Kelley alleged in her lawsuit that she was dismissed by Medtronic after challenging improper payments. She now works for another company, and did not return phone calls to the Journal.
The Journal said that no finding of wrongdoing has been made against the doctors.
One doctor, Jeffrey Wang, who is currently at the University of California at Los Angeles, "liked to be taken" to Platinum Plus, and emailed a Medtronic sales rep that he was "looking forward to be taken" to the club with him. A UCLA spokeswoman said Dr. Wang, who isn't named as a defendant in the suit, "denies ever being entertained by Medtronic at the Platinum club" and doesn't recall sending any such email. If he did send it, she said, "it would have been done so in jest."
Kelley also alleged in her lawsuit that Medtronic paid patent royalties to doctors even though the offered little or no advice to improve the company's products. The company also created Web sites to promote the Medtronic devices, and hired business consultants to help doctors boost profits in their medical practices.
Medtronic allegedly held two annual seminars in Orlando and Las Vegas where doctors and hospital administrators received free management advice, and supplied them with office staff.
Dr. Hallett Mathews, of Richmond, Va., allegedly was paid $450,000 a year by Medtronic in a consulting agreement, which involved counting surgeries as "consulting" work, according to the Journal. The lawsuit also alleges Medtronic provided Dr. Mathews with a credit card.
Dr. Mathews was hired last year as Medtronic's vice president of medical and clinical affairs. A spokeswoman for the company said he couldn't comment on the allegations.
Medtronic also sent doctors on lavish trips that were supposed to be medical conferences, the Kelley complaint alleges, including a five-day, all-expenses-paid trip to Alaska in 2001. This trip was called a "think tank" where doctors were supposed to present case studies from their clinical practice. But, according to the complaint, one doctor told the group that "he was sorry, but he had not prepared anything," and "drinking then commenced in place of discussion."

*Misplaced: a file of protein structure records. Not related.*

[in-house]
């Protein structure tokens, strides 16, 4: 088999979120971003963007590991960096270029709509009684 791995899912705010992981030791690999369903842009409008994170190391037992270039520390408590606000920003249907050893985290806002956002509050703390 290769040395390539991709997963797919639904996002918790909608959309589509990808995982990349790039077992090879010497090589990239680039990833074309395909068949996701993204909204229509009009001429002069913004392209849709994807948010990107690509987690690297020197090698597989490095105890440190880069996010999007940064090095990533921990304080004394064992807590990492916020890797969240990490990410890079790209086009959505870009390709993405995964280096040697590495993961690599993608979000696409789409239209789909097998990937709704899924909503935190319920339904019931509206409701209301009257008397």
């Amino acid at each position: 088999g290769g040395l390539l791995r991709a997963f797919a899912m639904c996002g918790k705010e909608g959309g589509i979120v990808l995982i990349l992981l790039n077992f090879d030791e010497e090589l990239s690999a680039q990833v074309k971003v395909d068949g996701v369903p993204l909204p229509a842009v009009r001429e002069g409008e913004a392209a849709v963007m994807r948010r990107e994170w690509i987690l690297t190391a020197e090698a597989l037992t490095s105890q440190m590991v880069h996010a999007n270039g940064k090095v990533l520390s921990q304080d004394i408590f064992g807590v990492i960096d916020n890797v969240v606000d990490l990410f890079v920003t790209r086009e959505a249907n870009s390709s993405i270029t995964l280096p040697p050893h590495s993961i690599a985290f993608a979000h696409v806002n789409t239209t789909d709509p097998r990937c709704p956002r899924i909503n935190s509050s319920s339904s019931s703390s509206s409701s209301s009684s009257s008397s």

The suit contends that Medtronic paid for fishing guides and clothing for the doctors, and that "women were also provided for the doctors." (The suit did not elaborate.)
Medtronic also arranged a helicopter skiing trip for Dr. Patrick Johnson, a neurosurgeon who was in line for a promotion at a Los Angeles hospital, according to the lawsuit. Dr. Johnson was accompanied on the trip with Medtronic's former chief operating officer and spine-unit president Michael DeMane and former regulatory chief Jon Serbousek, the lawsuit said. Dr. Johnson, now director of education at the Cedars-Sinai Institute for Spinal Disorders, wasn't named as a defendant in the suit and couldn't be reached for comment. Serbousek couldn't be reached either. DeMane said Medtronic did not pay for the trip.
In addition, the suit alleged that at a Medtronic-sponsored "discussion group" in New Orleans, the company paid $20,000 to $25,000 to gain access for doctors to a Mardi Gras parade float and spent $15,000 to supply doctors with Mardi Gras beads, according to the Journal.
Medtronic said in Thursday's statement, that the allegations in the lawsuits "occurred years ago," but since then, the company has put more rigorous systems in place to monitor doctor-company relationships, such a confidential ethics hotline program. Employees must also adhere to the company's code of conduct, or risk termination.
The spine business has established an electronic database to track and manage relationships with customers, the company said. The transactions are subject to internal controls and review processes by Medtronic senior management, its chief compliance officer and an outside review organization.
Star Tribune staff writer Janet Moore contributed to this story.
Janet Moore, firstname.lastname@example.org • 612-673-7752